However, they show that if Uganda starts producing oil and follows the path of countries that have suffered the oil curse by becoming more corrupt, autocratic, and non-transparent, then the danger of oil strife will go up by a whopping 67.1% to 14.05%. On other hand, if the country becomes less corrupt and more democratic, the danger of civil strife is reduced to just 1.96%.   Similar projections have been proved for other countries that have hit oil.

“If Museveni’s government makes its decisions public and is held accountable, it is more likely to choose anti-corruption policies that are favorable to the public interest,” the report says.

Confidentiality or secrecy?

The warning came just days before Aug. 20 when over 160 MPs signed a petition to the Speaker of parliament designed to force the government to hand over its secret agreements it has entered into first with Heritage Oil, then with Tullow Oil and lately with China’s CNOOC and Italy’s Total and others.

“We are talking about accountability and transparency in the energy sector. From exploration to near production now, there has been secrecy. We need to break that now,” one of the MPs, Abdu Katuntu, told journalists.

The government has maintained a mixture of bluff, defensiveness, and outright lies regarding the agreements.

A few days after the petition was handed to the Speaker, the minister of Energy, the Attorney General and the boss of Uganda Revenue Authority (URA) called a joint press conference to pour water on the MPs fears but refused to release the agreements.

When told that because of anger over the secrecy, an Energy ministry worker had leaked a copy of the Production Sharing Agreements (PSAs) that was circulating on internet,  the Energy minister Irene Muloni resorted to bluff mode. “Is that true? I will also go to the internet and see if they are the actual ones,” she said.

She brazenly insisted that the PSAs were tabled in Parliament although the record shows that MPs were not allowed to read whatever documents were “waved” at them.

The Attorney General Peter Nyombi claims it is the oil companies that insist on confidentiality but Tullow Oil, the main player in Uganda’s oil exploration, says it is open to making the agreements public and has posted its agreements with Ghana on its website. Ghana, which is relatively transparent, is seen by many to be avoiding the civil strife associated with oil exploitation in the neighbouring Ogoni region of Nigeria which is more secretive. It is now feared that Ugandan is headed the Nigerian way.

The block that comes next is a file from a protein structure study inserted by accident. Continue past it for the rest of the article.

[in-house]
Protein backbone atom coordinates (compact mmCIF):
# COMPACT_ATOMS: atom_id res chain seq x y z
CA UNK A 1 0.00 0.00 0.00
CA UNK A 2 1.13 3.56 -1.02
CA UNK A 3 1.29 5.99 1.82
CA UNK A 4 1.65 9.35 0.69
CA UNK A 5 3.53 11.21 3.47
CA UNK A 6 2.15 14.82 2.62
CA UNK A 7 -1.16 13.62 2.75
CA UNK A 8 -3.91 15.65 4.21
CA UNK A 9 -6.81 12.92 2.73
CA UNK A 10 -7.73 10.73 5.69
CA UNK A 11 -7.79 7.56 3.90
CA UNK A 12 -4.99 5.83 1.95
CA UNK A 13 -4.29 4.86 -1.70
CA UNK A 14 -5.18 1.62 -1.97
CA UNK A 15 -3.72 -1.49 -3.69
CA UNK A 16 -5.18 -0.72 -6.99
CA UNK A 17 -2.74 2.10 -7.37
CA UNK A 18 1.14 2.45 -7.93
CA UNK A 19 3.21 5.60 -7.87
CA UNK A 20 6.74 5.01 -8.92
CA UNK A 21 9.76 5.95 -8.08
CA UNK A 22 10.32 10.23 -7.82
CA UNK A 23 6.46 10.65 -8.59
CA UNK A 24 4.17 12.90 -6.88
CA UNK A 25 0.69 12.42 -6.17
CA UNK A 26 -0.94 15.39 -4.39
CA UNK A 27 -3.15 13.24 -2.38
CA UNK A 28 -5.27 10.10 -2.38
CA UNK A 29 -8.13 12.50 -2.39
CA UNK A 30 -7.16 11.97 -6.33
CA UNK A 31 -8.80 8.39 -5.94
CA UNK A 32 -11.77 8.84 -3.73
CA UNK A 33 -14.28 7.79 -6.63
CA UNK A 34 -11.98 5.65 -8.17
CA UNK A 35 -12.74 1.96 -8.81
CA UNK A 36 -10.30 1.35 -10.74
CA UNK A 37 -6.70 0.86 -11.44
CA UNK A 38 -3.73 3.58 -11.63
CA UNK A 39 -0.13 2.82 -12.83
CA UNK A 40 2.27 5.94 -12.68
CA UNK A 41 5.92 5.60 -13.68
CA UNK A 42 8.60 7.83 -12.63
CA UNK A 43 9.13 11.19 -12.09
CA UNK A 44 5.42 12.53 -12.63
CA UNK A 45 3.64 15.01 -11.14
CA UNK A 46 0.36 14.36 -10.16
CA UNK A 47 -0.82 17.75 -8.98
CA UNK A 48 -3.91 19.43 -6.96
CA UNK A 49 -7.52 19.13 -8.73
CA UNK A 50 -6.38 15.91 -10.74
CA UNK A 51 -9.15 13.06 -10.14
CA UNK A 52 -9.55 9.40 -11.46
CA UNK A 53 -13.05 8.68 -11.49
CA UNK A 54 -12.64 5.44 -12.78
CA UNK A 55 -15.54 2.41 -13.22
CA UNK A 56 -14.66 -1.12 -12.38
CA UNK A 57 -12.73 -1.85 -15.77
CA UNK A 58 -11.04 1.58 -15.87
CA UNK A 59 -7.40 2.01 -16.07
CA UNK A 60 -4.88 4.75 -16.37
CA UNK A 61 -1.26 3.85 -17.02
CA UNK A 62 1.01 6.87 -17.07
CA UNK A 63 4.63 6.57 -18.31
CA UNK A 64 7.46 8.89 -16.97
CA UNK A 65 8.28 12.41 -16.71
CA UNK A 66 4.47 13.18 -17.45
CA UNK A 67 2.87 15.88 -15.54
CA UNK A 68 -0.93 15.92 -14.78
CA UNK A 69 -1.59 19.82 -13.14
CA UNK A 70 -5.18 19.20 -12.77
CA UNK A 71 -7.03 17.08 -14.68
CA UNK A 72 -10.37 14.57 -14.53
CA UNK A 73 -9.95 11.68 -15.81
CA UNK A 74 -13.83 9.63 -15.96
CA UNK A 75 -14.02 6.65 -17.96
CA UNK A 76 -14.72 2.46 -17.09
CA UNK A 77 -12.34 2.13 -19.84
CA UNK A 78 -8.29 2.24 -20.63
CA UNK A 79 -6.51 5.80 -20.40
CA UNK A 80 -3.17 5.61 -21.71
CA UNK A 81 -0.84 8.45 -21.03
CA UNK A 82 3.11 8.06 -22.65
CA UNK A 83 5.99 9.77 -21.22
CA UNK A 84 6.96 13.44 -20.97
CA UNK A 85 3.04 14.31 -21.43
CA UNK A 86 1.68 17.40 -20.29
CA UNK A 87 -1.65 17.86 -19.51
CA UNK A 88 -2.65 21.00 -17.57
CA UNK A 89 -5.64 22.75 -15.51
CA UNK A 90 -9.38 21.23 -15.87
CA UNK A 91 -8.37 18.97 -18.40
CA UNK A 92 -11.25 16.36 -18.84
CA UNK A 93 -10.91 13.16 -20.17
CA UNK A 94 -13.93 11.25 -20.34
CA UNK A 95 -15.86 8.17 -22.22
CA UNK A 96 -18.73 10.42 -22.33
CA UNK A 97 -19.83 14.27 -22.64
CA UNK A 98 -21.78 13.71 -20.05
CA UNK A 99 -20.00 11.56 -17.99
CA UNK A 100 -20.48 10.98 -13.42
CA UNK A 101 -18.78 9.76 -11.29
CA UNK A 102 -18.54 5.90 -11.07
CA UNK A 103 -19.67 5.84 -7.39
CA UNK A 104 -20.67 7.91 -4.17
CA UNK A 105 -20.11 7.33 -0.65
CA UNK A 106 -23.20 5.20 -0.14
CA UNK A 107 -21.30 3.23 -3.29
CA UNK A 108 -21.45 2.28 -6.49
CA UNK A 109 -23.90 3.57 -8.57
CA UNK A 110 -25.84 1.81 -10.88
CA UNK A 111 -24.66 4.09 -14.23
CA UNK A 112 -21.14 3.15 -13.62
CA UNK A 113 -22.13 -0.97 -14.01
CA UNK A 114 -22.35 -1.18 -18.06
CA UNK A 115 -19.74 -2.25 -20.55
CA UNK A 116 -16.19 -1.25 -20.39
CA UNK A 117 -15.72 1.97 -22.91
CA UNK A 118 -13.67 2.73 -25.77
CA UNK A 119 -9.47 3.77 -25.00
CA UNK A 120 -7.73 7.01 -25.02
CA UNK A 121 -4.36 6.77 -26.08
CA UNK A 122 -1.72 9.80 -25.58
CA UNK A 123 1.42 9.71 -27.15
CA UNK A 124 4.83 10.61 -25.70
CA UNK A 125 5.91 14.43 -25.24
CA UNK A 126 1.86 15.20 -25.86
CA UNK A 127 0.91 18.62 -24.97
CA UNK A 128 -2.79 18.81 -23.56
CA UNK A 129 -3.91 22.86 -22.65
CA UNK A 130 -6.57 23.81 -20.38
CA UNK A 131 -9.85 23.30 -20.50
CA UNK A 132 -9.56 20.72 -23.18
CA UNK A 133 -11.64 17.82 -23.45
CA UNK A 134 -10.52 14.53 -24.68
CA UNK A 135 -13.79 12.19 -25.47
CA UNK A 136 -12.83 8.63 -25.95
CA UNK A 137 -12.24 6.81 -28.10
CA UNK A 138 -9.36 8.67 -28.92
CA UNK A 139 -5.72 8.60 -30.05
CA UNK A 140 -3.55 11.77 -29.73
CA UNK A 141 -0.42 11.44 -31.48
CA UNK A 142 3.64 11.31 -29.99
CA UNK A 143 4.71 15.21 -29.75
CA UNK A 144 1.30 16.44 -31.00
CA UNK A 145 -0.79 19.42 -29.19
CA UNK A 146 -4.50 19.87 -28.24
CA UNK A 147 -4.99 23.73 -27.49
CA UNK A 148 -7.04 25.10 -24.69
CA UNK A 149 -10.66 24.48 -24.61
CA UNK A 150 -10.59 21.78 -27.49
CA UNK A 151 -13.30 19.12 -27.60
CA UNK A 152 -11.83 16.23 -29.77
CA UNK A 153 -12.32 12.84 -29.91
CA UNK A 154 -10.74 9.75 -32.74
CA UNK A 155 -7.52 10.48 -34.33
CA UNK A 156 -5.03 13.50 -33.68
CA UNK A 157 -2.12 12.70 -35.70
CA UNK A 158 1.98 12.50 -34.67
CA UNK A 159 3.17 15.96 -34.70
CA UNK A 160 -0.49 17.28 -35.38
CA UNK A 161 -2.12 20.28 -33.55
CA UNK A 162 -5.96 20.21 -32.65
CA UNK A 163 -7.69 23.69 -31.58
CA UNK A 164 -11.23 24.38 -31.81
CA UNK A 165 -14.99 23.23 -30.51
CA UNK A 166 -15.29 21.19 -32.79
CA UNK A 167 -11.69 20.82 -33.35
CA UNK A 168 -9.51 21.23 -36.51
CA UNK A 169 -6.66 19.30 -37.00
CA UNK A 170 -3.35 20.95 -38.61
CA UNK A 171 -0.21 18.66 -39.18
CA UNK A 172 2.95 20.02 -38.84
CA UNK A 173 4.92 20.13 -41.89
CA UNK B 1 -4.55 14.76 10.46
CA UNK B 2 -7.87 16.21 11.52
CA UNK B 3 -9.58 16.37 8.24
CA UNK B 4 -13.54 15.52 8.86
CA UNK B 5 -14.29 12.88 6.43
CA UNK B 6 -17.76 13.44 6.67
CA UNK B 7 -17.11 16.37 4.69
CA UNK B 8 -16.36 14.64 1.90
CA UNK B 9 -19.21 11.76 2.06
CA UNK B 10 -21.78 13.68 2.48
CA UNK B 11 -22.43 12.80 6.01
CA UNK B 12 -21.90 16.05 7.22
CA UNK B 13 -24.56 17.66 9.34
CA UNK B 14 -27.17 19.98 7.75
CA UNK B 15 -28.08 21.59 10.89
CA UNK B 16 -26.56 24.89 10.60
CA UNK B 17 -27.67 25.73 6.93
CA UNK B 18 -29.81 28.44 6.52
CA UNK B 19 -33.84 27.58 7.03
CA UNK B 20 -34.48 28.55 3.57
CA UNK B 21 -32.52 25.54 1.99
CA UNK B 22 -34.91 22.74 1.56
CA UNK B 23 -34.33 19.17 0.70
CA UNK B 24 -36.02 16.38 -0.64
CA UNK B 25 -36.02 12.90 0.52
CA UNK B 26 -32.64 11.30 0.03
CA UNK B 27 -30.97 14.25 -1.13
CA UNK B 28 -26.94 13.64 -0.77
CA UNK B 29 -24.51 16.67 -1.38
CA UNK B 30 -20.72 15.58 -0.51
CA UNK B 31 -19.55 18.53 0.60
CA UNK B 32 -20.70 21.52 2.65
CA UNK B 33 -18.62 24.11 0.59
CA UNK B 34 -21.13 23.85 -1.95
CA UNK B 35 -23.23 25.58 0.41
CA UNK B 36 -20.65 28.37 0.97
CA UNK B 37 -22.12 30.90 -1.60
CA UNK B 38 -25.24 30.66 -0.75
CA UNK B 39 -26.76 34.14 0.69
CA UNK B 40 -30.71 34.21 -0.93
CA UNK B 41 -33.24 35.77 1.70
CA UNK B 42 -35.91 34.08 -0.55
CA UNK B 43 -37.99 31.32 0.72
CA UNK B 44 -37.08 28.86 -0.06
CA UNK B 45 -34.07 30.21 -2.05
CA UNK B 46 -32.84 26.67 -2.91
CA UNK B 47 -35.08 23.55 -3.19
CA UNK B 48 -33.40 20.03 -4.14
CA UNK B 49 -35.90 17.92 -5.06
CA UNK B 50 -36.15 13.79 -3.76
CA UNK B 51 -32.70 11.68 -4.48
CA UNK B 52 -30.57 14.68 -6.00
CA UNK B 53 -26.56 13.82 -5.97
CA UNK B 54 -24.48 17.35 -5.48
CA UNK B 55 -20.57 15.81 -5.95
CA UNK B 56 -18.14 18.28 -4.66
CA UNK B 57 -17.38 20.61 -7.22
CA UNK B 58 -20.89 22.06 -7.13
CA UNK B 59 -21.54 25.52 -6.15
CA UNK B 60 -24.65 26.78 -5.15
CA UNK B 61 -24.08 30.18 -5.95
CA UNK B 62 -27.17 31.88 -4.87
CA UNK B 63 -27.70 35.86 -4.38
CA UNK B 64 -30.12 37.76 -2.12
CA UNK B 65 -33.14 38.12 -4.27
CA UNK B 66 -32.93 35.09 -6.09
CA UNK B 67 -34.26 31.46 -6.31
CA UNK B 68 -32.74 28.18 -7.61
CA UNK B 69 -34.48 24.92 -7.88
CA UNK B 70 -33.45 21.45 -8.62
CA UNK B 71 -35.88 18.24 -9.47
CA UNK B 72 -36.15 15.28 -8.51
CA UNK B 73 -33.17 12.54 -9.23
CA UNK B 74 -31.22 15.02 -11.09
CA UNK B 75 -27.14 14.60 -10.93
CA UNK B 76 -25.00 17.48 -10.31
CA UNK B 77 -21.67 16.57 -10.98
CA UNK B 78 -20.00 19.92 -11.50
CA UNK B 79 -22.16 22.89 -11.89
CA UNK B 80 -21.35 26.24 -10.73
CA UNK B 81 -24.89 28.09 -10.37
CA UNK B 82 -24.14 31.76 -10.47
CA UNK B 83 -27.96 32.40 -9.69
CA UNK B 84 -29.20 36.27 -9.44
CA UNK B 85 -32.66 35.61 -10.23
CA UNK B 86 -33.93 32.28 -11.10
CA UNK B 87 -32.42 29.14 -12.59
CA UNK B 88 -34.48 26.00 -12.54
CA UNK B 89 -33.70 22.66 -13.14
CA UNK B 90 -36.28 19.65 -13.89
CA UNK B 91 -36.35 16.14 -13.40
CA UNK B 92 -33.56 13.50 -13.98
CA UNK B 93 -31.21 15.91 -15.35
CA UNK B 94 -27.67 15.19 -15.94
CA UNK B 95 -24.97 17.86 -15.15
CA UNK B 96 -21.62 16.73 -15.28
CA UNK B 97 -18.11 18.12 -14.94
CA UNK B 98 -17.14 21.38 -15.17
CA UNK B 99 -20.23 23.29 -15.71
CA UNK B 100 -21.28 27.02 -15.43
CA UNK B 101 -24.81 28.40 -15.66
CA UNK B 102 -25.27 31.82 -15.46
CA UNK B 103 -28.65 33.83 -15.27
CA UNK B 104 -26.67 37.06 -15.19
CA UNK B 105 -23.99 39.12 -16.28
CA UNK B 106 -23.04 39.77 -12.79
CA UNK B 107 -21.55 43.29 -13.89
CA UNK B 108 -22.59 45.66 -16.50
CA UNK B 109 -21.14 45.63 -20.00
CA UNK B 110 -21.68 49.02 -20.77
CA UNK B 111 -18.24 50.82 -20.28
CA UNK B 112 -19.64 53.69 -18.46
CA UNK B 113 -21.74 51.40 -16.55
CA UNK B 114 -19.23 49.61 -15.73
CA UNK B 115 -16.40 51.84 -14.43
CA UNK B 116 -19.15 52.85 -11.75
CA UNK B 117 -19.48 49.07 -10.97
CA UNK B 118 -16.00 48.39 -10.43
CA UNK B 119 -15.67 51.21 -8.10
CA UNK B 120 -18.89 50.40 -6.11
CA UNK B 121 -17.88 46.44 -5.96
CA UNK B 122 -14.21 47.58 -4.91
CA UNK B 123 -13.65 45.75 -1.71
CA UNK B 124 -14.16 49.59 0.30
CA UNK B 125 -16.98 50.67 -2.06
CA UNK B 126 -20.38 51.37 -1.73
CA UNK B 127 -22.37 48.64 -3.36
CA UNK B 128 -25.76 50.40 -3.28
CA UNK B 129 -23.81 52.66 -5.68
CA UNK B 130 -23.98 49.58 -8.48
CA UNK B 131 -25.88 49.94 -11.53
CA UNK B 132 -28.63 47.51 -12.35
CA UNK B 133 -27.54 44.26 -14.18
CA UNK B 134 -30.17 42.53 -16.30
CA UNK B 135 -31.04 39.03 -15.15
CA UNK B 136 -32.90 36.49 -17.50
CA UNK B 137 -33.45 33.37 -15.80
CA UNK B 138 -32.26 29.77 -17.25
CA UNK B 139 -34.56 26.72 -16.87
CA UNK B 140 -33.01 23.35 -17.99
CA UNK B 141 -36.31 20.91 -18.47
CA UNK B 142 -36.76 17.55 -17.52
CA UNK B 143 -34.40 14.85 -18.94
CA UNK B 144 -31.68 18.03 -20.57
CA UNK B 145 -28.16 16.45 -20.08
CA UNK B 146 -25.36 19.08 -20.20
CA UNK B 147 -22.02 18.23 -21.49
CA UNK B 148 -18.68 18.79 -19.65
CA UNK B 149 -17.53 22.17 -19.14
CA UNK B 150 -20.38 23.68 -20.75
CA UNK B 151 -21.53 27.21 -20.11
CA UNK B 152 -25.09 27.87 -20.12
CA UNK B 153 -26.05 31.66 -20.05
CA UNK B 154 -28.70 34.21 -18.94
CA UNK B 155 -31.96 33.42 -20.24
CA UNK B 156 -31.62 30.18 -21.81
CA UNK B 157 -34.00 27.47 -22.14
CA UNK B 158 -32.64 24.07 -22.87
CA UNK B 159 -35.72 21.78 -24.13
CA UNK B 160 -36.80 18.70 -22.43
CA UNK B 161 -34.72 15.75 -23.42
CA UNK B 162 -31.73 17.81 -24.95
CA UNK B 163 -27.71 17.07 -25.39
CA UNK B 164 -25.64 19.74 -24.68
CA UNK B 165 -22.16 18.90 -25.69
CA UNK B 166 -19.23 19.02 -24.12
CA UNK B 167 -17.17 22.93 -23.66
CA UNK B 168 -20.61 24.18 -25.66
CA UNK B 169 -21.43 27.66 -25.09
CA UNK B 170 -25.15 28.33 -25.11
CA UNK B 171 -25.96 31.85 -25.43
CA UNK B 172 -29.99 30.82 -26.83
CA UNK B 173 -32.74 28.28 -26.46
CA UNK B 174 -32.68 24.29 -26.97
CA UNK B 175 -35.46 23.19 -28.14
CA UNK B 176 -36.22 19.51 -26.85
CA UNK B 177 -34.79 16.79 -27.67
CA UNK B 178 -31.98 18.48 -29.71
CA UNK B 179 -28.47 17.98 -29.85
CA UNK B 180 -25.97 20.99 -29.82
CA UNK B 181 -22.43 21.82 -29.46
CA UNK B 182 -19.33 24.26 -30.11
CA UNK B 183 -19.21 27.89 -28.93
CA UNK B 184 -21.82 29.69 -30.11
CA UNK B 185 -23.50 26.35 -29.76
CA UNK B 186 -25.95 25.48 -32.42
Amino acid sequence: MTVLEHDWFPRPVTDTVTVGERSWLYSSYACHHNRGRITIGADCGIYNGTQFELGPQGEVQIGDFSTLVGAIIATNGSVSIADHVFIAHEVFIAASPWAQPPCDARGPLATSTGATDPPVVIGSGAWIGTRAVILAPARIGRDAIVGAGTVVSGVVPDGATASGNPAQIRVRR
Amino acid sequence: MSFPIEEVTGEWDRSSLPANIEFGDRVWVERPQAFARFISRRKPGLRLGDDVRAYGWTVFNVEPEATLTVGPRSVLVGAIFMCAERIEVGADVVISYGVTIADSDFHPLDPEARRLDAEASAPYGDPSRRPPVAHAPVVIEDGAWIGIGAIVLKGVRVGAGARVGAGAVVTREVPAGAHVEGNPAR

The pledges

On the sidelines of the joint press conference, URA Commissioner General, Allen Kagina, also spoke to The Independent about the report and its recommendation that Uganda avoids over-reliance on oil.

Even before Uganda begins pumping oil, Kagina’s department is at the eye of a storm over a US$434 million capital gains tax that Heritage Oil has refused to pay sparked a legal battle.  In contrast, Uganda earned $220 million from coffee exports last year. The report warns that Uganda exports will suffer if the currency appreciates and attention shifts to oil.

But Kagina says that will not happen. “It cannot happen here because we will develop the oil sector as we strengthen other sectors. Our economy is based on agriculture which we intend to develop along oil. Such has happened in other countries which neglected other sectors and concentrated on oil revenue and we can learn from their experience,” she said.

President Museveni has also pledged to manage the macro-economic off-shoots from oil exploitation.  “Nigeria had this problem…it caused their exchange rate to appreciate. Uganda will not allow this,” he said recently.

The report quotes Bank of Uganda Governor, Emmanuel Mutebile, highlighting the importance of responsibly managing the oil sector, stating ‚ “We must be Africa’s Norway. We must manage our oil resources in the stellar manner in which Botswana has managed its wealth from diamonds.”

Dr Keith Myers, a managing partner at the London-based Richmond Energy Partners, told The Independent that transparency is important in oil sector as it “creates a sense of responsibility and accountability”.

But the UPDF and Ministry of Defense Spokesman, newly promoted Col. Felix Kulayigye says there is nothing new in the report.  He says formation of armed rebel groups around issues of oil “is unlikely”.

“Resource conflicts especially about shared resources exist and that is potential but it largely depends on the leadership of countries involved,” he told The Independent, “When leaders of countries involved understand that these resources indeed stride the border and would be sufficient for all, there is no reason for conflict.”

To defend the secrecy around the oil agreements, Kulayigye said: “When a resource is of a strategic nature very few people know about it. Besides regulations governing these agreements are commercial laws and we are not going to breach them just to be populist. Our country is very transparent because we know these resources belong to Ugandans not an individual in government. So people should not speculate things where they are not. Some of these researchers had predicted the 2011 elections would be chaotic but this turned out false.”  After reading the report, many hope it is wrong and Kulayigye is right.